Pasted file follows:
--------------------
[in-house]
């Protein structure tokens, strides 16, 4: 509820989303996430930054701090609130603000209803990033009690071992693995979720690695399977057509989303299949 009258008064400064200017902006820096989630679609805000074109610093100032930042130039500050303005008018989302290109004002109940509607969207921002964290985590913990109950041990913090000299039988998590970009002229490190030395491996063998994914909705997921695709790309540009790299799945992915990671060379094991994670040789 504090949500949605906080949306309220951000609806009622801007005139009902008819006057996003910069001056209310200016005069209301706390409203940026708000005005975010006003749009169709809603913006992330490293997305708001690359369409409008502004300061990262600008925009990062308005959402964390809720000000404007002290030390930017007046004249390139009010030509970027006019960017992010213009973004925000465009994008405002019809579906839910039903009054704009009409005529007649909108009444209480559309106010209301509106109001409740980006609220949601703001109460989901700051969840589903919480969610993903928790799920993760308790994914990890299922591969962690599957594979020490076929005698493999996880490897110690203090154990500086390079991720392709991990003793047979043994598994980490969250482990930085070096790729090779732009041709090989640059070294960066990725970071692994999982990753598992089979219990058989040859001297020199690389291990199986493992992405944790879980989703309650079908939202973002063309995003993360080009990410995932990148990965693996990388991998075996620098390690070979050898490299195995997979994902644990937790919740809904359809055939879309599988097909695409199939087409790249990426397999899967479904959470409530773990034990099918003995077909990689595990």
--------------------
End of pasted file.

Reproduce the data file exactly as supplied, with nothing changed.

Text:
[in-house]
């Protein structure tokens, strides 16, 4: 509820989303996430930054701090609130603000209803990033009690071992693995979720690695399977057509989303299949 009258008064400064200017902006820096989630679609805000074109610093100032930042130039500050303005008018989302290109004002109940509607969207921002964290985590913990109950041990913090000299039988998590970009002229490190030395491996063998994914909705997921695709790309540009790299799945992915990671060379094991994670040789 504090949500949605906080949306309220951000609806009622801007005139009902008819006057996003910069001056209310200016005069209301706390409203940026708000005005975010006003749009169709809603913006992330490293997305708001690359369409409008502004300061990262600008925009990062308005959402964390809720000000404007002290030390930017007046004249390139009010030509970027006019960017992010213009973004925000465009994008405002019809579906839910039903009054704009009409005529007649909108009444209480559309106010209301509106109001409740980006609220949601703001109460989901700051969840589903919480969610993903928790799920993760308790994914990890299922591969962690599957594979020490076929005698493999996880490897110690203090154990500086390079991720392709991990003793047979043994598994980490969250482990930085070096790729090779732009041709090989640059070294960066990725970071692994999982990753598992089979219990058989040859001297020199690389291990199986493992992405944790879980989703309650079908939202973002063309995003993360080009990410995932990148990965693996990388991998075996620098390690070979050898490299195995997979994902644990937790919740809904359809055939879309599988097909695409199939087409790249990426397999899967479904959470409530773990034990099918003995077909990689595990």